A few years ago I would have agreed with your comments. Nowadays. I'm not so sure.
If someone calls themself a medical doctor, I know exactly what business they're in and what type of service they provide to their patients.
The job titles you listed have the same thing in common with the doctor above; that is we all know what business they're in and the level of service they provide to their customers.
CEngs and IEngs are highly qualified and competent professionals, but does anyone know what they do and what level of service they provide to their customers? The answer is no.
The problem doesn't lie with the Plumbers and Boiler engineers, but rather with the registered engineers and their institutions. For over 50 years you [members and the institutions] have not addressed the problem of how to sell yourself to the public.
Simply calling for the government to have the title of Engineer protected by law for registered engineers isn't going to solve the problem from the public's point of view of what you do and what level of service you provide.
Registered engineers do a wide variety of jobs in the course of their entire careers. At the start they could be doing design & development work; towards their later careers they could be doing management and administration jobs. Then there are those on the register who are retired and playing golf or something as part of their CPD.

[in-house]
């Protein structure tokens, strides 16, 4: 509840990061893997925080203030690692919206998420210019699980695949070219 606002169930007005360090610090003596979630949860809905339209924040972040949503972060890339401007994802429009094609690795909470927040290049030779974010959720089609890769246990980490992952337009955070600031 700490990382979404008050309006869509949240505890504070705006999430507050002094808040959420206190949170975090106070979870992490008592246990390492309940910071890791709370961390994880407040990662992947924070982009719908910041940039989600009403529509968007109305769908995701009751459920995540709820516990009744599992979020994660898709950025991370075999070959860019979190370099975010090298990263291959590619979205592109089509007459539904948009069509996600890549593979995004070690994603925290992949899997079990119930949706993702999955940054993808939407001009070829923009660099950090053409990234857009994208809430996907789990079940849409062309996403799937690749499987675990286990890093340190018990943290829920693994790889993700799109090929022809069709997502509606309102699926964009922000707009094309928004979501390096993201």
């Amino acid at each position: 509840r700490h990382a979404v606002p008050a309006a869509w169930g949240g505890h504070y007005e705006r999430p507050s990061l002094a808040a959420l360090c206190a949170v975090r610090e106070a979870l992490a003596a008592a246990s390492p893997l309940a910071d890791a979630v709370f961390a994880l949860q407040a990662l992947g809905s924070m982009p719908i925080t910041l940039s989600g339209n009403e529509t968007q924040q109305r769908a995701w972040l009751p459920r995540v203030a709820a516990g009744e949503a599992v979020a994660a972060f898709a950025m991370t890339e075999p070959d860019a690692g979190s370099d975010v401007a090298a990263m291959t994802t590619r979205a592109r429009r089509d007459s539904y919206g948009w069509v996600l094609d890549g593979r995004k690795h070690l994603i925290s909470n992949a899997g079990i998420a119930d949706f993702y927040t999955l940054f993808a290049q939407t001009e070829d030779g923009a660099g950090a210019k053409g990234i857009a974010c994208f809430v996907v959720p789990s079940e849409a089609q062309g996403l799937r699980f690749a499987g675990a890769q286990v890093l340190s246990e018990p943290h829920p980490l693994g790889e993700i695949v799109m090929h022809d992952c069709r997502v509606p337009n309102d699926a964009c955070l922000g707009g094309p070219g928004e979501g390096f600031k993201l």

I'm not sure that registered engineers, in management and adminstration or retirement, should be entitled to have the protected title of Engineer.
I would much rather prefer to see the boiler engineer use the title of engineer than some middle-aged CEng or IEng sitting in the office all day handling in-trays and out-trays with the help of a big red stamp with 'F-OFF!' inscribed on it.
Registered engineers need to sort themselves out first before taking it out on other professions. Do registered engineers ever use their titles in the course of their work on a daily basis? I would hazard a guess the answer is no, and I know the reason why. But that is for another day.
21 October 2013 at
06:30 PM by